PROGx command for BASIC program storage in EEPROM
Not all 8052 microcontrollers support
BASIC’s PROG and PROGx commands, because they lack the hardware
necessary to perform the programming functions for EPROMs. Now, you can
use EEPROMs on all of Micromint’s 8052 microcontrollers by simply
appending the following lines to the end of your program.
EEPROMs have the advantage of NOT requiring special programming
voltages (as do EPROMs) and an EEPROM does NOT require erasure under
special UV lamps. The erasure is done electrically, prior to writing the
data. The only disadvantage is that an EEPROM’s byte write mode is
considerably slower than intelligent EPROM programming algorithms. Unlike
an EPROM which can be written, read, and verified immediately, the
EEPROM’s programming algorithm reads back the last data written with the
high-bit inverted until the self-timed write is completed. This requires
rereading the data until the device is timed out, pausing for 10ms prior
to the read. It is this delay that causes the normal EPROM programming
commands to fail with a “programming error” message.
EEPROMs are available from many manufacturers.
8K EEPROM – 2864/28C64 or 32K EEPROM – 28256/28C256
DO NOT apply any programming voltage.
Applying a programming voltage will permanently damage the EEPROM device.
If you are using the BCC52 or BCC52C, you
can use 8K EEPROMs.
If you are using the BCC52CX, you can use
If you are using the RTC52, you can use
8K or 32K EEPROMs.
Make sure the jumpers associated with the
socket in which you are using the EEPROM are configured for RAM. For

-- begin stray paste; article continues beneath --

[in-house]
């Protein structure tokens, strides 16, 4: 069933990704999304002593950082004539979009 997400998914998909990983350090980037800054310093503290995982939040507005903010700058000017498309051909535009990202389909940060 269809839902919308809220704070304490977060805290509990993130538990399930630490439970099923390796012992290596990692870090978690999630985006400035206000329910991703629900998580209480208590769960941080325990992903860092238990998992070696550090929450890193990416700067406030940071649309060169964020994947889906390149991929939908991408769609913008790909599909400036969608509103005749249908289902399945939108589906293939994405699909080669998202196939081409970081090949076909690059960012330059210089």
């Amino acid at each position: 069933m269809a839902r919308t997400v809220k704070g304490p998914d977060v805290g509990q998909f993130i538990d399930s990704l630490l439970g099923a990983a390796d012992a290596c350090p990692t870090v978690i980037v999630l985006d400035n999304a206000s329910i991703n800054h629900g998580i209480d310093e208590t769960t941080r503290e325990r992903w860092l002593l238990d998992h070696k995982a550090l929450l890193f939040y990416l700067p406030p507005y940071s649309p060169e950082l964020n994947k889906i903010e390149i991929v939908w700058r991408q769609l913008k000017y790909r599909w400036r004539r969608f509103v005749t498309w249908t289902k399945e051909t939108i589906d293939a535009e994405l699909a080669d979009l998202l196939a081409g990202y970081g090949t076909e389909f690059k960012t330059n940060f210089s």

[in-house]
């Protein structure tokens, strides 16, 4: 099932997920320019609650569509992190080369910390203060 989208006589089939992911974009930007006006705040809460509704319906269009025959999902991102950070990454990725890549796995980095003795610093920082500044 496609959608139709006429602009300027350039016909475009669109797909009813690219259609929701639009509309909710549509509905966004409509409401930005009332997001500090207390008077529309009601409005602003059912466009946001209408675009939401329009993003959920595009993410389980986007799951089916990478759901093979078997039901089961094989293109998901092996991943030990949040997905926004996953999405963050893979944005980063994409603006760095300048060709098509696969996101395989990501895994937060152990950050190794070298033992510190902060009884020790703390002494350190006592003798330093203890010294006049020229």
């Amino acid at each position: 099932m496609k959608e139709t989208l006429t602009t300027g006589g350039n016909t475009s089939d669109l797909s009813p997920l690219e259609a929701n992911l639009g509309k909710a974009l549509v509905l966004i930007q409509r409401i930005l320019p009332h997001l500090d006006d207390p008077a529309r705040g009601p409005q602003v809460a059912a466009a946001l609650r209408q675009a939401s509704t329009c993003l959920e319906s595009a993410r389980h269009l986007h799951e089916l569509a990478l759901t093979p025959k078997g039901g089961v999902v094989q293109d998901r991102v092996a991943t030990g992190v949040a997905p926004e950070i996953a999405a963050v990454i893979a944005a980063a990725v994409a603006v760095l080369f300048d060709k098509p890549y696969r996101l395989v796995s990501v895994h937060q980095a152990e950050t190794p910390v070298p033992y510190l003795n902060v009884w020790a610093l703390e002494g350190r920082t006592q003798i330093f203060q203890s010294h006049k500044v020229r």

autostarting, the EEPROM must be located at 8000H. If you have contiguous
RAM in the system up through 7FFFH, your EEPROM will be tromped upon
unless you set mtop to below 8000H after initially powering up the board.
Also, make sure you use the proper PROGx command to save MTOP if your RAM
is contiguous, which prevents clobbering the EEPROM on autostart.
The BCC52 and BCC52C can be write
protected by removing jumper JP8. An onboard pullup will keep the RD/*WR
line to float. A pullup resistor must be added between pins 27 and 28 on
the memory socket holding the EEPROM to ensure write protection. Write
protecting an EEPROM is NOT essential, only an added security measure.
Storage of a BASIC program in the ROM (RAM) area is as follows:
8000H – ASC value of
‘X’ in the PROGx command
8001H – MSB of RCAP2
reload value (baud rate)
8002H – LSB of RCAP2
reload value (baud rate)
8003H – MSB of MTOP
8004H – LSB of MTOP
8010H – ‘55H’
indicating a BASIC program
8011H on up – BASIC
program (exact copy of code starting at 200H in low RAM)
Append this to your debugged program in lower RAM and executed it
with a ‘GOTO 10000’ command.
Here’s whats happening.
Line 9999 – stops
execution of your program
Line 10000 – This is
the beginning of PROG
Line 10050 – writes the
‘55H’ header to 8010H
Line 10070-10090 – copies
the BASIC program (including itself from the 200H low RAM area to 80011H
Line 10100 – This is the beginning of PROGx
Line 10150 – writes the ASC value of x from the PROGx
command to 8000H
Line 10160-10170 – writes the MSB and LSB of RCAP2 baud
rate reload value to 8001H and 8002H
Line 10190-10200 – writes the MSB and LSB of MTOP to
8003H and 8004H
Line 10220 – attempts to verify data 5 times
Line 10230 – if data not verified print an ERROR message